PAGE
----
If you were on Wisconsin Avenue, you could reach the Battlefield Mall by driving down a steep, narrow road called Battlefield Road (imaginative). The concrete building on the right was the Sears repair and parts center.
The parts and repair center was a rather severe brick and concrete building. It was one of the strengths of Sears that you could have their appliances and equipment repaired all over the USA and Canada. Their parts depots were amazingly well-equipped. And if you needed an item that was not in stock, it would be shipped to your local repair center at no additional shipping cost.
The building is closed and locked - fate unknown. And it has not been vandalized from what I could tell. Can anyone use such a warehouse in a town that is de-constructing?
Surprise: the old Battlefield Road has been dug up, as part of a project to make a connector road between Wisconsin Avenue and North Frontage Road (from the Vicksburg Post).

Photographs taken with a Fuji X-E1 digital camera, except for the last frame, which is from a Nexus 4 phone.

Thursday, June 9, 2016

Burmese Days 19: Rangoon's Pegu Club in film

Back during the British colonial era, Rangoon's Pegu Club was the rambling teak clubhouse where soldiers, petty and major bureaucrats, writers, journalists, and soldiers of fortune gathered, gossiped, plotted, acted snooty, and drank (mostly the latter). At its peak, the Pegu was one of the most famous gentlemen's clubs in Asia. This went along with Burma, in its peak, being one of the Empire's richest colonies, with immense resources of oil, timber, minerals, and agricultural products. Rudyard Kipling stayed at the Pegu, listened to the tall tales, and wrote his famous poem Mandalay here.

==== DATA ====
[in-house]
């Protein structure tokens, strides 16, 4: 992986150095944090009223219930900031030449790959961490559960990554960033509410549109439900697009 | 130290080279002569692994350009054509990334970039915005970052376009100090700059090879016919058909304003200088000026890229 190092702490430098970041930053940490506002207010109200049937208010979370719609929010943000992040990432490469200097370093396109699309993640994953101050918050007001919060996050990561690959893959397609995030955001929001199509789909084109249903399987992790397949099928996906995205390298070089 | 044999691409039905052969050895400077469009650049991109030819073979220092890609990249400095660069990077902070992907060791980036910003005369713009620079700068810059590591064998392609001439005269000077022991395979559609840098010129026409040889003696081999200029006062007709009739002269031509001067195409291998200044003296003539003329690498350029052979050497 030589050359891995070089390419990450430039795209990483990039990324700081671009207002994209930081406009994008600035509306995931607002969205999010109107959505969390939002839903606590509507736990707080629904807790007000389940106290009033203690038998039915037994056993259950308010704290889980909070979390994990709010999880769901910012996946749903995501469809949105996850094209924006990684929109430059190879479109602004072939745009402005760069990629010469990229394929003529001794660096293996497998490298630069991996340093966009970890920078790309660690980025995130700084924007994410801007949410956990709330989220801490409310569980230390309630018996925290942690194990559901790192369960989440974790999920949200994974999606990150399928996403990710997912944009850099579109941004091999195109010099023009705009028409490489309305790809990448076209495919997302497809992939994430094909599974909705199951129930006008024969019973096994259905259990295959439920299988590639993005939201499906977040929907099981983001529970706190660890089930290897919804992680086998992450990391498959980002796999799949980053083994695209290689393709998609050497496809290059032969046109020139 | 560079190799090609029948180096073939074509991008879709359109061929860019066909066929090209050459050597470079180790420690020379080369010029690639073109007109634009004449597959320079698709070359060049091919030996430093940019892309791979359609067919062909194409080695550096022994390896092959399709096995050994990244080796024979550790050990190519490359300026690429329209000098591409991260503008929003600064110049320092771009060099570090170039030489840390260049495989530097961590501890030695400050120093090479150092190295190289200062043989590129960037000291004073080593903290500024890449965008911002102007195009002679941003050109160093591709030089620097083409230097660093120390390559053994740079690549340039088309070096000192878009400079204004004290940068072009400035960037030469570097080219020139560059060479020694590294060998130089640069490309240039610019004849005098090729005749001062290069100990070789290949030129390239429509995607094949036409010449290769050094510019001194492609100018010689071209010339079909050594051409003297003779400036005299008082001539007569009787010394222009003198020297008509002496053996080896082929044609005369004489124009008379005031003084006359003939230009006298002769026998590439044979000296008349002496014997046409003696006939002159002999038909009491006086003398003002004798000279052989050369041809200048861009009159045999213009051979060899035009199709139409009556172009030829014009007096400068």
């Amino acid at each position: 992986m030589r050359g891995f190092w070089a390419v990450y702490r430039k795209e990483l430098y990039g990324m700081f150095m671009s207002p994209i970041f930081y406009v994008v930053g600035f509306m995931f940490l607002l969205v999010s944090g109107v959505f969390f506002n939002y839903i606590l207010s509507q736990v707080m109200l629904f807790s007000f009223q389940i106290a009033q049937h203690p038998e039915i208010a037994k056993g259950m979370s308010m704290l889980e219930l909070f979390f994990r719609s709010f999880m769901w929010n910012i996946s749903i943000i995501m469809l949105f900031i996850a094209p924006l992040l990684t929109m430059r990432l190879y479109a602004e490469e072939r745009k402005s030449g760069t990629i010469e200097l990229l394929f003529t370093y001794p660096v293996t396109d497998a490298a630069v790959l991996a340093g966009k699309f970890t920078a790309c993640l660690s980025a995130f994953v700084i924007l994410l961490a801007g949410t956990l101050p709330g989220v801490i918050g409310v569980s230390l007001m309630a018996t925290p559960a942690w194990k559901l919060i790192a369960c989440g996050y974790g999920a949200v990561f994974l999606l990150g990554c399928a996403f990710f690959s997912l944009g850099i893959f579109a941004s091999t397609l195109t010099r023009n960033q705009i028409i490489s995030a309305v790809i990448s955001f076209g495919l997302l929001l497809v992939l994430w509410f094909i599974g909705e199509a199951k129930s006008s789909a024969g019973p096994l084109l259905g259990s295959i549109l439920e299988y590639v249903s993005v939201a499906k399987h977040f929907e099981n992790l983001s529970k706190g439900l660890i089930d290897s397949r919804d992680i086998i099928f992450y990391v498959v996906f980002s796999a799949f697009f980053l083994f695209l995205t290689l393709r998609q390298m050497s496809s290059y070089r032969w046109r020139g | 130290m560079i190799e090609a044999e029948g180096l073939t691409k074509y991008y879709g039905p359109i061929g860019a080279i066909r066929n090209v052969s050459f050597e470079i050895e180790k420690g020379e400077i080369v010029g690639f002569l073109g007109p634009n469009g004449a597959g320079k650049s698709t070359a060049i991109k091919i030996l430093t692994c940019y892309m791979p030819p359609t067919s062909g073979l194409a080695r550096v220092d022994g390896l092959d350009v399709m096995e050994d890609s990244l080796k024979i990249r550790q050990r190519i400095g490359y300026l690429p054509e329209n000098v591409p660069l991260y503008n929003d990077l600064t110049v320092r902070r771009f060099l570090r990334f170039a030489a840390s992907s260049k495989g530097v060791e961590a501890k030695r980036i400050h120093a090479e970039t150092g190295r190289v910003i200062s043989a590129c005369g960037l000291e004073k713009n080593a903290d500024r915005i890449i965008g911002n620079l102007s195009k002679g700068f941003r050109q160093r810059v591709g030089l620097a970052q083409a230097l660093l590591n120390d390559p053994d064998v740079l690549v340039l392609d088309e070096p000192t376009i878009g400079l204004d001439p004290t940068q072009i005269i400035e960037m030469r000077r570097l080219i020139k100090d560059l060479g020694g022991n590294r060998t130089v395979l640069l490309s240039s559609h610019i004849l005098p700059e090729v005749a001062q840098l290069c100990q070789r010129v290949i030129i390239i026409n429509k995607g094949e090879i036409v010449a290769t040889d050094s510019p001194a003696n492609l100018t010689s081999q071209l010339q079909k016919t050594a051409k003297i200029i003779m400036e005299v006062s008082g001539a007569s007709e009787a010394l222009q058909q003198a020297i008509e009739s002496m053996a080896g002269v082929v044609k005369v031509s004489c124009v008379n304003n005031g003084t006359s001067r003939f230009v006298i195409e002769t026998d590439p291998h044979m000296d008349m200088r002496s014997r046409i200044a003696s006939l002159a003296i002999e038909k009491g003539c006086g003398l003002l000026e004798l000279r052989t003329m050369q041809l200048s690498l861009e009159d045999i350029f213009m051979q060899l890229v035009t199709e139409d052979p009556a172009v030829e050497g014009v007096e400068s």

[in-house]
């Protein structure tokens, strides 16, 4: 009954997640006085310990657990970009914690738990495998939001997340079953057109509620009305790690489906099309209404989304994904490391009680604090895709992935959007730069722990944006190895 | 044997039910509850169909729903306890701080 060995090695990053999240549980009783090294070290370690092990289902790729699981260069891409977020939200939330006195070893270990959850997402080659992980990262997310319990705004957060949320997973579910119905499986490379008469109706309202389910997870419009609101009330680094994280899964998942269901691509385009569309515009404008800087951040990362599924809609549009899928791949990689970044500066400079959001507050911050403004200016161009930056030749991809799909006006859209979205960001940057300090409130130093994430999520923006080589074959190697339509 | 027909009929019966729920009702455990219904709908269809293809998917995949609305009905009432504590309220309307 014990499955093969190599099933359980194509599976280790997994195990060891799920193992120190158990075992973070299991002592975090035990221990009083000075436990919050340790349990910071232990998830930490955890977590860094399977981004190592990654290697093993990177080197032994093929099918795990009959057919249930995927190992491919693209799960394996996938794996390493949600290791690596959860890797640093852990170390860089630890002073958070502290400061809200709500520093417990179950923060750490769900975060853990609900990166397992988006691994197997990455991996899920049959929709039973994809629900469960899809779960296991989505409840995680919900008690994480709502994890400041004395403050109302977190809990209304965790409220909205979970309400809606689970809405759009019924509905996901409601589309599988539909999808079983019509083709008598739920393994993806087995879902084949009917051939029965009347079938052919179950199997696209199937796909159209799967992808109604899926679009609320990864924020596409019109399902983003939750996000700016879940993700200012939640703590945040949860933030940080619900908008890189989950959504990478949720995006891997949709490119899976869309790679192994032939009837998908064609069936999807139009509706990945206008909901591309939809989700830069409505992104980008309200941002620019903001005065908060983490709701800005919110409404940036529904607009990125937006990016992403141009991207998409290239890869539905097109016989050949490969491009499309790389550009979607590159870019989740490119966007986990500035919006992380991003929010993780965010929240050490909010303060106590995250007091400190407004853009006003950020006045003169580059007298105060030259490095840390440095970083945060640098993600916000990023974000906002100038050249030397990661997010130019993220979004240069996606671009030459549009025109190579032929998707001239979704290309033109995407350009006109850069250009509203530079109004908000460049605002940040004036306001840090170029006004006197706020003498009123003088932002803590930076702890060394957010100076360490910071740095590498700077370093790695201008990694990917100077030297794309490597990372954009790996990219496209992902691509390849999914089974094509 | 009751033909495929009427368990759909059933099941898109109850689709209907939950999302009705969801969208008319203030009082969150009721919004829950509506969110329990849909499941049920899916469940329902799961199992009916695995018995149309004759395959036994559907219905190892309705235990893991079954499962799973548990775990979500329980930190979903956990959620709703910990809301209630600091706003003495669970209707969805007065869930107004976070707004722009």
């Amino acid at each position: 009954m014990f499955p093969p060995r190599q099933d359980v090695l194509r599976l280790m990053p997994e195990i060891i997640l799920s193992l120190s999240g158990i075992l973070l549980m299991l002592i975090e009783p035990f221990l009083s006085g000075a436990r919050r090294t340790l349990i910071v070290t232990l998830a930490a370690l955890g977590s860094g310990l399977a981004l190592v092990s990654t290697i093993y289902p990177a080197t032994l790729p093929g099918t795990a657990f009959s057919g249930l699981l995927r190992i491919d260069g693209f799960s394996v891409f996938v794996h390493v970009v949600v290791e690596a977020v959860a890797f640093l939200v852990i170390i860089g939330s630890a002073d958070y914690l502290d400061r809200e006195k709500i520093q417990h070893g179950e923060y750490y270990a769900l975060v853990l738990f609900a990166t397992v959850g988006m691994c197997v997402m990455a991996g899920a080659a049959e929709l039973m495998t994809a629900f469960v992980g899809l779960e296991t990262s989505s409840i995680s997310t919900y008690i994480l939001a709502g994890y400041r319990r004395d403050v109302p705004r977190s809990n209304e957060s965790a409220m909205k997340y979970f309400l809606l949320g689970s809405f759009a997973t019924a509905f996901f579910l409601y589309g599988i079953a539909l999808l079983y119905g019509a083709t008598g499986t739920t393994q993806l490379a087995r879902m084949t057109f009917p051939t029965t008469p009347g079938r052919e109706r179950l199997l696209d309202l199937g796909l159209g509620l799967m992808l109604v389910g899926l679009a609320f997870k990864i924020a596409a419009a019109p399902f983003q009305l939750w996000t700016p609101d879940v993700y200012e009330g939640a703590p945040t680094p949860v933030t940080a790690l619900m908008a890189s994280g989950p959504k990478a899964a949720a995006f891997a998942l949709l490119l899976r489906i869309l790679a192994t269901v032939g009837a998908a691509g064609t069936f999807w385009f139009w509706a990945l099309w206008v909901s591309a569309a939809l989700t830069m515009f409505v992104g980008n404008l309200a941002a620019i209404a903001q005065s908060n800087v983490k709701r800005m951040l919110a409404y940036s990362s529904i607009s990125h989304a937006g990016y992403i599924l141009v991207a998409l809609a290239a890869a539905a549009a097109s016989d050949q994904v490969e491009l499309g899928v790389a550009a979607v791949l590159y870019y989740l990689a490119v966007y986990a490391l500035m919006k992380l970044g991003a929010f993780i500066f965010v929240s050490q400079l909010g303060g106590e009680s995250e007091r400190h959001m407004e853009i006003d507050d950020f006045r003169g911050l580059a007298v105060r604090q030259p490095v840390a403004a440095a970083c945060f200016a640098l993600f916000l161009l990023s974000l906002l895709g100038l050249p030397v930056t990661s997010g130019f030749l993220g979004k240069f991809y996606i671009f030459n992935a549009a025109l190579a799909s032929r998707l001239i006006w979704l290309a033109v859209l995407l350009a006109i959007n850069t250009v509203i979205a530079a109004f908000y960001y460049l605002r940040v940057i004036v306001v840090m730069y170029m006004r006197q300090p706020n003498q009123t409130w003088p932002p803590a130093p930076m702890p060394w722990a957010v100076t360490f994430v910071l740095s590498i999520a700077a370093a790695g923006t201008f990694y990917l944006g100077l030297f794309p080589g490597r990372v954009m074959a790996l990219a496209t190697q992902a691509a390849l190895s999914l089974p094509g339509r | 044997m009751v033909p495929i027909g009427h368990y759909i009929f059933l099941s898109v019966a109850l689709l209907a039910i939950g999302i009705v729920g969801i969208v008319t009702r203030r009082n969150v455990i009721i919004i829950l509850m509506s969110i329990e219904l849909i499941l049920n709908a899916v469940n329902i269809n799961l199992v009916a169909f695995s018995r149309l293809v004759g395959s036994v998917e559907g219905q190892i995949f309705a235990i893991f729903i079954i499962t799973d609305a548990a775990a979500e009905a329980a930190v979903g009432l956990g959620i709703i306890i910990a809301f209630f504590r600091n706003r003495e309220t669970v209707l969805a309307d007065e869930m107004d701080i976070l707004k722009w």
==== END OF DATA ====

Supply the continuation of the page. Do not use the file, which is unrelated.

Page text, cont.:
From the Myanmar Times, "As Rudyard Kipling recalled after his one visit to Rangoon in 1889 as a young newspaperman, the club was “full of men on their way up or down”. He had time for only two stops in the city: that “beautiful winking wonder” the Shwedagon Pagoda, and the Pegu Club. Both astounded him. “‘Try the mutton,’” he was told. “‘I assure you the Club is the only place in Rangoon where you get mutton.’” But what stood out most was the morbid chatter about “battle, murder, and sudden death”. Its casual nature (“‘that jungle-fighting is the deuce and all. More ice please’”) gave him his first glimpse of the wars colonialism waged beyond its walls."
I wrote about the Pegu Club before (please click the link), but I recently scanned some more Tri-X negatives from my 2014 trip and thought the film views were appropriate for this crumbling clubhouse. The view above is the grand entry hall (I think). A "Boy" would have welcomed a visitor with a cool drink. The stairs were collapsing and I did not want to risk climbing to the second floor in this part of the building.
There were so many rooms, I really can't tell how some were used decades ago. This room was in the rear of the building. (This is a digital photograph taken with a Panasonic G3 camera.)
This handsome room on the second floor had a large space without pillars. Was it a smaller ballroom or dining hall?
This room had remnants of dark panelling. Was this a library or smoking room for the men? It certainly would not have been a smoking room for the women.
An inner courtyard must have once been a formal garden. Mildew was attacking the windows, but I was surprised that most were intact. There is much less graffiti or destruction that you would expect. But will the Yangon Heritage Trust ever be able to raise the funds to restore the building and grounds? And how would it be used? A 2014 article in the New York Times outlines some of the challenges in preserving Rangoon's fabulous architectural treasures.
We encountered a young lady from Hong Kong wandering around by herself. She had a film camera and asked how long I had been into film.

Photographs 2, 4, 5, 6, and 7 were taken with a Leica M2 camera with a 35mm f/2.0 Summicron lens. This is the 7-element type 4 Summicron from the late 1990s. I braced the camera on ledges or windowsills because of the long exposures. I used Tri-X 400 film, developed in Kodak HC110 developer, dilution B at 68° F, and then scanned the negatives with a Plustek film scanner. The negatives had some lint and spots, which I cleaned with Pixelmator software.